This article includes six key steps to communicate donor and fundraising data more effectively to inspire action.

In the fundraising world, we all sit on mountains of data. We rely on that data to develop donor engagement strategies and measure our success; but having the data and communicating the data are two very different things. Synthesizing and sharing fundraising data can stimulate discussions about fundraising can elevate an organization’s culture of philanthropy and inspire prospect and donor engagement.

Here we share six key steps to communicate donor and fundraising data more effectively to inspire action:

  1. Understand the story you wish to convey and state it clearly.
  2. Identify your audience.
  3. Articulate a call to action.
  4. Isolate the data you need.
  5. Develop a visualization that presents the relevant data.
  6. Anticipate questions or areas of confusion.


It may surprise you to learn that the first step is to start with a story rather than a data set. Data visualization can help fundraisers tell stories about their work more effectively. But what is the story you wish to tell? Maybe you are trying to illustrate that alumni engagement programs have helped to increase alumni giving for millennial graduates. Perhaps you want to illustrate that your major gifts program has helped to increase the average size of donations at your organization. Or you might hope to convey that your nonprofit is ready to embark on a campaign planning study to test an ambitious fundraising goal.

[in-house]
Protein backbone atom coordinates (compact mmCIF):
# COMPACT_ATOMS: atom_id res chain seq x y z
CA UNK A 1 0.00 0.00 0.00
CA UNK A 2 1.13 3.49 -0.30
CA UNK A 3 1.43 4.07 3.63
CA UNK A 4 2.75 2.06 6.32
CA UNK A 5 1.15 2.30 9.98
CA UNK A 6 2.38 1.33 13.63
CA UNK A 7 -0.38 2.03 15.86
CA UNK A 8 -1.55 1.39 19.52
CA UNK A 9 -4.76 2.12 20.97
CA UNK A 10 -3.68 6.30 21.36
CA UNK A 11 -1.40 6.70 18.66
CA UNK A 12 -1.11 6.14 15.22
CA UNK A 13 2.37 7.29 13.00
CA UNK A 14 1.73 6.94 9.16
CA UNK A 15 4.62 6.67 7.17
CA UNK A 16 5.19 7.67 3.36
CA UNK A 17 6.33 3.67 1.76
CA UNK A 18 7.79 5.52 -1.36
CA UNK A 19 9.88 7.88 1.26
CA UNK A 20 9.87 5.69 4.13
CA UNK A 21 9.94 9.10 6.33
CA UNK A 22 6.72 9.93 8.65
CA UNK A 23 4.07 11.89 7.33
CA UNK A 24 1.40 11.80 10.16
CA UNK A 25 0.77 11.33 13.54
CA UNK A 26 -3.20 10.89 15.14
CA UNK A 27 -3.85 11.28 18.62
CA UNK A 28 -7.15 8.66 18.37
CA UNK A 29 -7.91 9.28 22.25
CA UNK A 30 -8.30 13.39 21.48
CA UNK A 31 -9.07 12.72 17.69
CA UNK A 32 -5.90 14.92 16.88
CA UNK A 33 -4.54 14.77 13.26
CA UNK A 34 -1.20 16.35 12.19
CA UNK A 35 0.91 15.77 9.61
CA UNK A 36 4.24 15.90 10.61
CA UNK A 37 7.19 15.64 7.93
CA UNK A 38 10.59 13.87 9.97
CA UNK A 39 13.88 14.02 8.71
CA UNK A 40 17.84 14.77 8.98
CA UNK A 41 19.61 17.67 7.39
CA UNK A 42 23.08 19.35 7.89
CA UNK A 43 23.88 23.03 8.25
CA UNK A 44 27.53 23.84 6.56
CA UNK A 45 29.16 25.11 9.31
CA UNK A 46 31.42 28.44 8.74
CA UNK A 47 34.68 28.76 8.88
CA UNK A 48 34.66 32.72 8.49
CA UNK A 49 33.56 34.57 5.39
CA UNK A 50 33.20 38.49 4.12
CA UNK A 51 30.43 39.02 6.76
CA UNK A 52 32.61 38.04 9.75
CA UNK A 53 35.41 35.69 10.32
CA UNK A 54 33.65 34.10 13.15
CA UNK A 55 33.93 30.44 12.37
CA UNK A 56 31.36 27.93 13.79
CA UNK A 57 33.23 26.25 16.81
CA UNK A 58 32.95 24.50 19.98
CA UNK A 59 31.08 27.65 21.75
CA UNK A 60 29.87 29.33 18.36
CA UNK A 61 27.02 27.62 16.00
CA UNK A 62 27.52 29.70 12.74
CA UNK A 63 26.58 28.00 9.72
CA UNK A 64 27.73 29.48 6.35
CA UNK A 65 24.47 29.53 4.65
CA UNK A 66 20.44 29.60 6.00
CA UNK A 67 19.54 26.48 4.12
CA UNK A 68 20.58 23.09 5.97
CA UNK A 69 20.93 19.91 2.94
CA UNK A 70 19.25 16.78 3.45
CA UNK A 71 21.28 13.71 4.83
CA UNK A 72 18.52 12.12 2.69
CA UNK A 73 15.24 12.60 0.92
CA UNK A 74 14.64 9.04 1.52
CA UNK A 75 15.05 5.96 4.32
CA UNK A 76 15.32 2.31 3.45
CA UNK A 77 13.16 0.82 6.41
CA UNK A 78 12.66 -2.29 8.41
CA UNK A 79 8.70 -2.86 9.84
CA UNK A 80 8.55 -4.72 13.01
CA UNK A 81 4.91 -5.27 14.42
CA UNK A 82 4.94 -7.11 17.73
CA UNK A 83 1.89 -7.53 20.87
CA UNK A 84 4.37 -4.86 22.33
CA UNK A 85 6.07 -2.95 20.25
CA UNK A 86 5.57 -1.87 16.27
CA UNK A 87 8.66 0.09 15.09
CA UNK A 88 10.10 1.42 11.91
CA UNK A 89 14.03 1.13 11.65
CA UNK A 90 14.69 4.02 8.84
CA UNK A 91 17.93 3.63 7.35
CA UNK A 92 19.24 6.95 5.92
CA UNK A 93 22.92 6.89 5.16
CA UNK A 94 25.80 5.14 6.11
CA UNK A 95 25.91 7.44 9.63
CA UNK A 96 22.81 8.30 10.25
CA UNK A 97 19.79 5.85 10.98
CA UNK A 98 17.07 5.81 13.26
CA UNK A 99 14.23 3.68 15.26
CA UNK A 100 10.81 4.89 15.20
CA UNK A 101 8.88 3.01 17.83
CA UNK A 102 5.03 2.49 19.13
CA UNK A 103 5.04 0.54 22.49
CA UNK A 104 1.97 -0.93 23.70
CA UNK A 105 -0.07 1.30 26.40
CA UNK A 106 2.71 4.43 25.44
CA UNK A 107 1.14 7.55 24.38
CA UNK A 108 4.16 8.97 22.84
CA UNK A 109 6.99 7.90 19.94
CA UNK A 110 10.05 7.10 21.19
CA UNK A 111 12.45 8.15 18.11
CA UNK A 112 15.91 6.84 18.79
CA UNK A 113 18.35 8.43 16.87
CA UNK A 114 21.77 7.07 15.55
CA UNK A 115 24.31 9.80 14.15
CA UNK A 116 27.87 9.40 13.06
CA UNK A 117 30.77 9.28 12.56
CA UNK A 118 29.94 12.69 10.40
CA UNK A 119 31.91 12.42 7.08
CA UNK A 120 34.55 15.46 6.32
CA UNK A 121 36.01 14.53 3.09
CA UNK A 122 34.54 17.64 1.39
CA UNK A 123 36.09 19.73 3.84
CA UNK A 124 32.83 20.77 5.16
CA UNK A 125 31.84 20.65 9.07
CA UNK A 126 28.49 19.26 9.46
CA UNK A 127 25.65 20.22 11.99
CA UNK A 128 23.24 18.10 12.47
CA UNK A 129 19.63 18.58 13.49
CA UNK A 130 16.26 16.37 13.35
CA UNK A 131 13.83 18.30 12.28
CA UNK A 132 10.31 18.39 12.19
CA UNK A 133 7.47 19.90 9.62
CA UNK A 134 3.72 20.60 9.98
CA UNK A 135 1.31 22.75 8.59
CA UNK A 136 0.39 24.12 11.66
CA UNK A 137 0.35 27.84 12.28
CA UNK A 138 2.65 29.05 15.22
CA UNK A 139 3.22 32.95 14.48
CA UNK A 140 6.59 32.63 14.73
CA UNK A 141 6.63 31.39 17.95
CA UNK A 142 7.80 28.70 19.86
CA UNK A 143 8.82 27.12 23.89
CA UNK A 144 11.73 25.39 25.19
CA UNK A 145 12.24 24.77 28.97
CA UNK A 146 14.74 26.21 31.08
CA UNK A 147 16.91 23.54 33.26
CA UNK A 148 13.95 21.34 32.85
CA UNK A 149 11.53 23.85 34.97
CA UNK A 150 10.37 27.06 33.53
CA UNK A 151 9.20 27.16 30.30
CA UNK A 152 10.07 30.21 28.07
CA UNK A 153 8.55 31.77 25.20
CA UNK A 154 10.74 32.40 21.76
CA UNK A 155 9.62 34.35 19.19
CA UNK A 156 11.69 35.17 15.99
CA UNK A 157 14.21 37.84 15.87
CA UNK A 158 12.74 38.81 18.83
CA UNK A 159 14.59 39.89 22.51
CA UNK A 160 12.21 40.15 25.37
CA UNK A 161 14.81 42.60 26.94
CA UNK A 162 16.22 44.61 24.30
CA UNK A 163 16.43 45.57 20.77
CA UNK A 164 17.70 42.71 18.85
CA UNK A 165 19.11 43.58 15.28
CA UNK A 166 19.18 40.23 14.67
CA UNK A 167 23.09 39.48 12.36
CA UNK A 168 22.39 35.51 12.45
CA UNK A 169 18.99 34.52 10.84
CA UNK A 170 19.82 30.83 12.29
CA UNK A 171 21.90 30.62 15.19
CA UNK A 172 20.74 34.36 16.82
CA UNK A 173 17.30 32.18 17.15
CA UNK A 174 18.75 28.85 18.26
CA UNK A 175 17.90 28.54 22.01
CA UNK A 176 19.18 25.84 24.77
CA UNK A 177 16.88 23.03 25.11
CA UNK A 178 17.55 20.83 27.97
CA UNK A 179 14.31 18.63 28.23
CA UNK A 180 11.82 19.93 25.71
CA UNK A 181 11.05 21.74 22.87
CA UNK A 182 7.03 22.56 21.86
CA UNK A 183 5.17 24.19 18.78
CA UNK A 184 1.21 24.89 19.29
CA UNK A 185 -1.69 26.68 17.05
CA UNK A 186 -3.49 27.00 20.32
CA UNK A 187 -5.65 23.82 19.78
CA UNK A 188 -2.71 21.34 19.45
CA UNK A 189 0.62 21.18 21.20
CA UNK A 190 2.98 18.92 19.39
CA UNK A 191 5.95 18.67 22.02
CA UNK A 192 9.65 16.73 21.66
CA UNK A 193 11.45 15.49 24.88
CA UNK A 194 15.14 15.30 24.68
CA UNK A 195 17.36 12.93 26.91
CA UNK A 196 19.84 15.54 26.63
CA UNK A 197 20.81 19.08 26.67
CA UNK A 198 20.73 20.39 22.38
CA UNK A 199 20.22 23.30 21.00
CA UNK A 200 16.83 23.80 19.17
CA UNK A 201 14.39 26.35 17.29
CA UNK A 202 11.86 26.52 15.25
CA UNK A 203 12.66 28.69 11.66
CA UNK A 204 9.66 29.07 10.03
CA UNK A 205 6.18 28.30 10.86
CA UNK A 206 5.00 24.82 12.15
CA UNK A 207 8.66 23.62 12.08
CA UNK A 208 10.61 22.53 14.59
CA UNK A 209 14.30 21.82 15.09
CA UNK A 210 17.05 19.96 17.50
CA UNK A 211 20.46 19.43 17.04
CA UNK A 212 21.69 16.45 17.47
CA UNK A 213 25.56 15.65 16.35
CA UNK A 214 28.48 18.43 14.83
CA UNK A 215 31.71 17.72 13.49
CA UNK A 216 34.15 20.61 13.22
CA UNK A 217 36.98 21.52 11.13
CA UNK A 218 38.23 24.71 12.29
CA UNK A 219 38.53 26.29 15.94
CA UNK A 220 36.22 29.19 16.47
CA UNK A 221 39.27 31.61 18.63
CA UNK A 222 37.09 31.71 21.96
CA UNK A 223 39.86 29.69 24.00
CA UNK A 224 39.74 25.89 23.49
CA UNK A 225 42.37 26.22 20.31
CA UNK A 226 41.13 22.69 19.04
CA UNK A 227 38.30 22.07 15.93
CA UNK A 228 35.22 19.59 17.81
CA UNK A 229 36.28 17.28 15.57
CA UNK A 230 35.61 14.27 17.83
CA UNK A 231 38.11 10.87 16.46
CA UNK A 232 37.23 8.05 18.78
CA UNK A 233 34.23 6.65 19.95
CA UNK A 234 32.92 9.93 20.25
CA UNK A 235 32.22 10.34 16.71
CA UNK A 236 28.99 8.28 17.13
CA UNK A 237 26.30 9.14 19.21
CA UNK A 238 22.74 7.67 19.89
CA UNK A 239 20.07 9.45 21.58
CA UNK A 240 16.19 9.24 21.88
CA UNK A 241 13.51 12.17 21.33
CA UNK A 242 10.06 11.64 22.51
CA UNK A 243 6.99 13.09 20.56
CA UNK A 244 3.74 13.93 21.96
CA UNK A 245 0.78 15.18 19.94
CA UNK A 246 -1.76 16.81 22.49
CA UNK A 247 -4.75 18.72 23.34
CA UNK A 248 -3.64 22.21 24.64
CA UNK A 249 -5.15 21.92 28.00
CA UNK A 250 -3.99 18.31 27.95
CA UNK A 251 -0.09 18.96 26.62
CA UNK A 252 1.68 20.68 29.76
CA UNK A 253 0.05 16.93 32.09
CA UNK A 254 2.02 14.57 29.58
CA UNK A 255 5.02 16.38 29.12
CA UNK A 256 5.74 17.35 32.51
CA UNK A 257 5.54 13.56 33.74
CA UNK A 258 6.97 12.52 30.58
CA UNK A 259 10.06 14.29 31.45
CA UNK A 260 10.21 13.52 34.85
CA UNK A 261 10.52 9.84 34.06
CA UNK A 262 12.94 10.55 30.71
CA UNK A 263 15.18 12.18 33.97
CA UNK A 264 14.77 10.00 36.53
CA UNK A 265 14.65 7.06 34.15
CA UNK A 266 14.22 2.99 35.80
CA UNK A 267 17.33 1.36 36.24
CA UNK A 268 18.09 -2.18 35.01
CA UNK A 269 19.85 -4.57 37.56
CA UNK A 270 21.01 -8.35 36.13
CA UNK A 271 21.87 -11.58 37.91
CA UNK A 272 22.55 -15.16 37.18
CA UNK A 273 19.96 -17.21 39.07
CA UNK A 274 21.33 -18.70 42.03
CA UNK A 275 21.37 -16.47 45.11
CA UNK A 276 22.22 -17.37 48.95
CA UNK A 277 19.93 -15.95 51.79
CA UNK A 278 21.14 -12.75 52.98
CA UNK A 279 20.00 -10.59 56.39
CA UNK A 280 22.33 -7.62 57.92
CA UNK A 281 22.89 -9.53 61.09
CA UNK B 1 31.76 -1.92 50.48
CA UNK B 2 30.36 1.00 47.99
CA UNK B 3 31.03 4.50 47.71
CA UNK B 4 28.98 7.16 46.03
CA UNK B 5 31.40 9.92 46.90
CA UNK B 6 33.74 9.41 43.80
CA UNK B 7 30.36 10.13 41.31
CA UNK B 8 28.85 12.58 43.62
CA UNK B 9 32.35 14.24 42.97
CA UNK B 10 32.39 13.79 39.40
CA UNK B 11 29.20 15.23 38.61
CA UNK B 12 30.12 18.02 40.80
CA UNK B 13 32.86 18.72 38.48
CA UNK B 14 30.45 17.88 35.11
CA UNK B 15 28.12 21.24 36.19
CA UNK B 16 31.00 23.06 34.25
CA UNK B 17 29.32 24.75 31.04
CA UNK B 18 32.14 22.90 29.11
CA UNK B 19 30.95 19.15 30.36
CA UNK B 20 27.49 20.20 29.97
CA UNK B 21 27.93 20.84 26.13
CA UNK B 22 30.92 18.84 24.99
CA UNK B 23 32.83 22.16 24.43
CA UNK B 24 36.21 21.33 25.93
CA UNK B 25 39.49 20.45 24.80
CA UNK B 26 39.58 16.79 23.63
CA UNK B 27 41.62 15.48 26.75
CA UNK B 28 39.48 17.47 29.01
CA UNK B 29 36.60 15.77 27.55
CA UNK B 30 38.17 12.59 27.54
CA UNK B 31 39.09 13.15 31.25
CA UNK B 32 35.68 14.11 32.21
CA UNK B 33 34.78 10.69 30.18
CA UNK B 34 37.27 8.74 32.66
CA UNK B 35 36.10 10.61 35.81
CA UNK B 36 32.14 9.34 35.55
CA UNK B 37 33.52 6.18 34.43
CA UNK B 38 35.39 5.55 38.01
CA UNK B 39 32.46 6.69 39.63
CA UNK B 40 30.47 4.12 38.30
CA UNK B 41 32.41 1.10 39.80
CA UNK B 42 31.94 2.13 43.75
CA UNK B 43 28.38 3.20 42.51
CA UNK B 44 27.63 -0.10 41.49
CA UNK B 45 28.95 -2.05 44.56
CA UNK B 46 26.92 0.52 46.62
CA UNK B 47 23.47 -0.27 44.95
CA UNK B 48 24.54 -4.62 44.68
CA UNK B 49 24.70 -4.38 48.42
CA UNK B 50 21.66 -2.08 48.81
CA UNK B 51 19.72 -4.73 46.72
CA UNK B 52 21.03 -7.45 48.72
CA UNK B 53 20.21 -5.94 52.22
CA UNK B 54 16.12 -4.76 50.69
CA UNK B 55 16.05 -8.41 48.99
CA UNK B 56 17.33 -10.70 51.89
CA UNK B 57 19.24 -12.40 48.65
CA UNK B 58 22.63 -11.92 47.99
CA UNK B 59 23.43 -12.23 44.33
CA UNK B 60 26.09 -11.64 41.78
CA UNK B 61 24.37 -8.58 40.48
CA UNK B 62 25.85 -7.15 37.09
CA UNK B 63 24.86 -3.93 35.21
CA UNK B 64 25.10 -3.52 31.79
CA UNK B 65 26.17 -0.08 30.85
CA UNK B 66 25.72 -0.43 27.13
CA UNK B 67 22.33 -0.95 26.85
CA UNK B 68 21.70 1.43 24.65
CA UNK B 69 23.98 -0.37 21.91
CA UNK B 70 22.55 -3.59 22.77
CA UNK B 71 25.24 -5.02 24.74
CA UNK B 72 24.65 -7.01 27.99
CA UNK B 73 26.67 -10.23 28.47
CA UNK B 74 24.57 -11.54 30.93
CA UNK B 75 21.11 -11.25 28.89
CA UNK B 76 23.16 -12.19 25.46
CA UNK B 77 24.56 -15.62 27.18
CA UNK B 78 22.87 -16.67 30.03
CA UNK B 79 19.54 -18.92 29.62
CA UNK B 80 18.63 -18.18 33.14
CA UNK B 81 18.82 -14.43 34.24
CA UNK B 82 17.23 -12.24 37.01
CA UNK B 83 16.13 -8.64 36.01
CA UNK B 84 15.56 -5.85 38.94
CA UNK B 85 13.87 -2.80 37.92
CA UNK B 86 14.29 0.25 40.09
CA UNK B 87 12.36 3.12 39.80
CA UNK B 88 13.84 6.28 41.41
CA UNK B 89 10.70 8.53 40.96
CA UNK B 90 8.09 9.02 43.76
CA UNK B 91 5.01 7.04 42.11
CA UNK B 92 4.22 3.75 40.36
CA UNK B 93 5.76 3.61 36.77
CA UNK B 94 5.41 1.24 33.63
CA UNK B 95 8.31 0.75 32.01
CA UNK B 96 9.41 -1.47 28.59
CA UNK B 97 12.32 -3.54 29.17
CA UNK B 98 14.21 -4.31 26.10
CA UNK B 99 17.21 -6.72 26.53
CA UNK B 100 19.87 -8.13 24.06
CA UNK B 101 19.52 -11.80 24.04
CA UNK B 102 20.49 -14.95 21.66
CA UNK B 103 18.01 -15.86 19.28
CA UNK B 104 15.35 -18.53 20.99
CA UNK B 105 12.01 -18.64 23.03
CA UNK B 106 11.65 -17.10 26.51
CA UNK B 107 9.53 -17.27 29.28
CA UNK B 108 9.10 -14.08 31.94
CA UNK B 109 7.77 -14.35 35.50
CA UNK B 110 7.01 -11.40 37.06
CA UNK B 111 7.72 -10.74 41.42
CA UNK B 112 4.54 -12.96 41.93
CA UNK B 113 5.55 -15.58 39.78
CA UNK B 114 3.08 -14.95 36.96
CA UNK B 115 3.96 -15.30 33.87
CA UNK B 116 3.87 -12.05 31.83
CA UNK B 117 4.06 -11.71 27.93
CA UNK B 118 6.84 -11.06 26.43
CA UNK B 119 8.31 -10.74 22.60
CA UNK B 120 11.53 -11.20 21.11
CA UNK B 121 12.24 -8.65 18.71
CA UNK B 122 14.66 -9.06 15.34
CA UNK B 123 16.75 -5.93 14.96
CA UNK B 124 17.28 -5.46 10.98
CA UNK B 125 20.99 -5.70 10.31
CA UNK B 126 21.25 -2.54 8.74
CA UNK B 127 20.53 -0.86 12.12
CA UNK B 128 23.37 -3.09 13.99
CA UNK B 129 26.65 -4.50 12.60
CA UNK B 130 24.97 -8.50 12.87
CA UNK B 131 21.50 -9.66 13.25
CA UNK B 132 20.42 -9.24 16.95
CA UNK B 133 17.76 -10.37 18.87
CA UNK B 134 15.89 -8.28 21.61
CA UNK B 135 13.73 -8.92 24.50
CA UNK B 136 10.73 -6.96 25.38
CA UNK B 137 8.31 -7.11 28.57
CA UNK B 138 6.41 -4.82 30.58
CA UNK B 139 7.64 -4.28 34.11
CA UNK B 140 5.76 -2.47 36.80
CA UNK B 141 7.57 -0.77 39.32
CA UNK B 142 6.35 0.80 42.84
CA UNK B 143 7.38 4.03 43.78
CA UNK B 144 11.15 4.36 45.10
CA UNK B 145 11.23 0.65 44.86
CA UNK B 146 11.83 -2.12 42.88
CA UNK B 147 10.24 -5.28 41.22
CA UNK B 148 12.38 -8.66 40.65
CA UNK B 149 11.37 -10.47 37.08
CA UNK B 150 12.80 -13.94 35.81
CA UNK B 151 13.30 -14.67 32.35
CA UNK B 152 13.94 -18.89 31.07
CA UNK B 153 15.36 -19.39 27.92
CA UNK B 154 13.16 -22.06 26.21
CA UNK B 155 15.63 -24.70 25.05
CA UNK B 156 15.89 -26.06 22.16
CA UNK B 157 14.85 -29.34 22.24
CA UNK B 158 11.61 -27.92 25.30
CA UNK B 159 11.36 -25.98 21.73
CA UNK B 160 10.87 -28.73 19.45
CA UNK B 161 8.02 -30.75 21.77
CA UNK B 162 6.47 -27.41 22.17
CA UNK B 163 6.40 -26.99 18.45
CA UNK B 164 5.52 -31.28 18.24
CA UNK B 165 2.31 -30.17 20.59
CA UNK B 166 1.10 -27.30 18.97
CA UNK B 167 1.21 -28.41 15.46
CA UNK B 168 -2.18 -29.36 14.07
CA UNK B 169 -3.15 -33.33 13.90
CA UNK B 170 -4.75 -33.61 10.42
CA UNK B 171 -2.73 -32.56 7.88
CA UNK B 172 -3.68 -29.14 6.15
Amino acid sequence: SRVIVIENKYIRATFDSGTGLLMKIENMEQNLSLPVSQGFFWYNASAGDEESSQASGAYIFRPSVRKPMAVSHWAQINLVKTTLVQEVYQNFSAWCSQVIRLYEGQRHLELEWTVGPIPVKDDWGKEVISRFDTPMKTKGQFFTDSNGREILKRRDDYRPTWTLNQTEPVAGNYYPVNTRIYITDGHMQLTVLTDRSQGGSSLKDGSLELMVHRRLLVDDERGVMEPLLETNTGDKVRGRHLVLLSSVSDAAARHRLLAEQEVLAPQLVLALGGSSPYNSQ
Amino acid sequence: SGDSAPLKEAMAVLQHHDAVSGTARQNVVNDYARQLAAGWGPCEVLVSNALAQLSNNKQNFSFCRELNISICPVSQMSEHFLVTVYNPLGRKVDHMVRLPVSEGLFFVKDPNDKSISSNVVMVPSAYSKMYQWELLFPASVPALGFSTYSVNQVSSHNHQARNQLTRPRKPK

Before you begin to crunch numbers or design a presentation, give yourself time to identify and summarize the story you wish to tell or the question your story will answer.


Think about who you will be telling this story to. Is it the organization’s CEO? Or the Chair of the Board of Trustees? Perhaps it is the Development Committee. Ask yourself, “What do I want this person or group to learn? How do they best understand and digest information? What do I want them to do with the information that I share?”

As you prepare to share information and data with your audience, keep in mind that different audiences will receive information in different ways. Too much detail may confuse certain audiences. Meanwhile, too little data can create more questions than answers. Keep in mind that both qualitative and quantitative data can successfully engage your audience.


A call to action will help your audience understand what is expected of them. Are you sharing this story because you need your CEO to change a policy or program? Or does your story help your Board decide how to allocate additional resources? Has an initiative not produced the return on investment your executive director was expecting, and you need to consider changing course? Or are you asking your Trustees to invest in a project that can widen your nonprofits circle of support?  

If you spend time clearly expressing the specific action you want your audience to consider, you will have a much easier time engaging your audience and ensuring they focus on the most important priorities. Data can be a powerful voice and persuasive communication tool that should support and emphasize your story and call to action.


These days, nonprofits are swimming in both qualitative and quantitative fundraising data. This can make it hard to sift through the numbers and isolate the metrics required to tell a specific story to a specific audience. But when we take the time to isolate the data set that is essential to conveying your story, your audience will experience more clarity and less confusion.